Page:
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Increase of European Corn Borers Following Soil Application of Large Amounts of Dieldrin1

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During a 5-year period from 1954 through 19.58, approximately 17,844 acres of Illinois farm land near Sheldon were treated with 2 and 3 pounds of dieldrin per acre for suppression of a local infestation of Japanese beetles (Popillia japonica Newm.). Surveys conducted each year in field corn showed that more European corn borers (Pyrausta nubilalis (Hbn.)) were present in fields within tile treated area than in fields surrounding it. During IBM and 1!l55, when corn borer populations were very high, fields within the suppression area averaged 2.6 more borers per infested stalk of corn than fields outside of the treated area.

During 1955, field corn growing within the treated area was slightly more attractive to the corn borer for egg deposition and for survival of borer larvae. Although more egg masses were laid and more corn borers survived in fields in the treated area, the slightly increased attractiveness of the corn in treated fields does not completely account for the great difference in number of European corn borers found in treated and untreated fields.

Some predators commonly found in cornfields were not adversely affected by the dieldrin. The corn borer parasitc, Lydella grisescens R.-D., as well as some other common predators were equally abundant in the treated and untreated study areas.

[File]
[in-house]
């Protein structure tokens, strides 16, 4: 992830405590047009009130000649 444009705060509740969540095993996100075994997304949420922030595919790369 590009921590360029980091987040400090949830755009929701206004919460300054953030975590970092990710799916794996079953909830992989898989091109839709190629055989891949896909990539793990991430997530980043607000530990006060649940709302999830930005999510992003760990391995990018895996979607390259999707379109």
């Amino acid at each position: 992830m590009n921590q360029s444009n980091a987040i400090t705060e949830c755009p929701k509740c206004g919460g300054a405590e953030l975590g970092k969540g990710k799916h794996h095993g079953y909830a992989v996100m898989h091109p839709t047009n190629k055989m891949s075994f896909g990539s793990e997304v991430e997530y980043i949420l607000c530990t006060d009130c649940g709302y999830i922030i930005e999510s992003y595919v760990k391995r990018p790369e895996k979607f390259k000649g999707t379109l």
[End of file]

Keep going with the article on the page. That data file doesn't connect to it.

The factors responsible for the increase in number of European corn borers in the large, dieldrin-treated, .Japanese beetle suppression area at Sheldon, Illinois, were not definitely ascertained. The data presented tend to indicate that the size of the treated area was. important and in some way contributed to the increase in number of corn borers which increase was not great enough to warrant additional control measures.

Document Type: Research Article

Publication date: August 1, 1960

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  • Journal of Economic Entomology is published bimonthly in February, April, June, August, October, and December. The journal publishes articles on the economic significance of insects and is divided into the following sections: apiculture & social insects; arthropods in relation to plant disease; forum; insecticide resistance and resistance management; ecotoxicology; biological and microbial control; ecology and behavior; sampling and biostatistics; household and structural insects; medical entomology; molecular entomology; veterinary entomology; forest entomology; horticultural entomology; field and forage crops, and small grains; stored-product; commodity treatment and quarantine entomology; and plant resistance. In addition to research papers, Journal of Economic Entomology publishes Letters to the Editor, interpretive articles in a Forum section, Short Communications, Rapid Communications, and Book Reviews.
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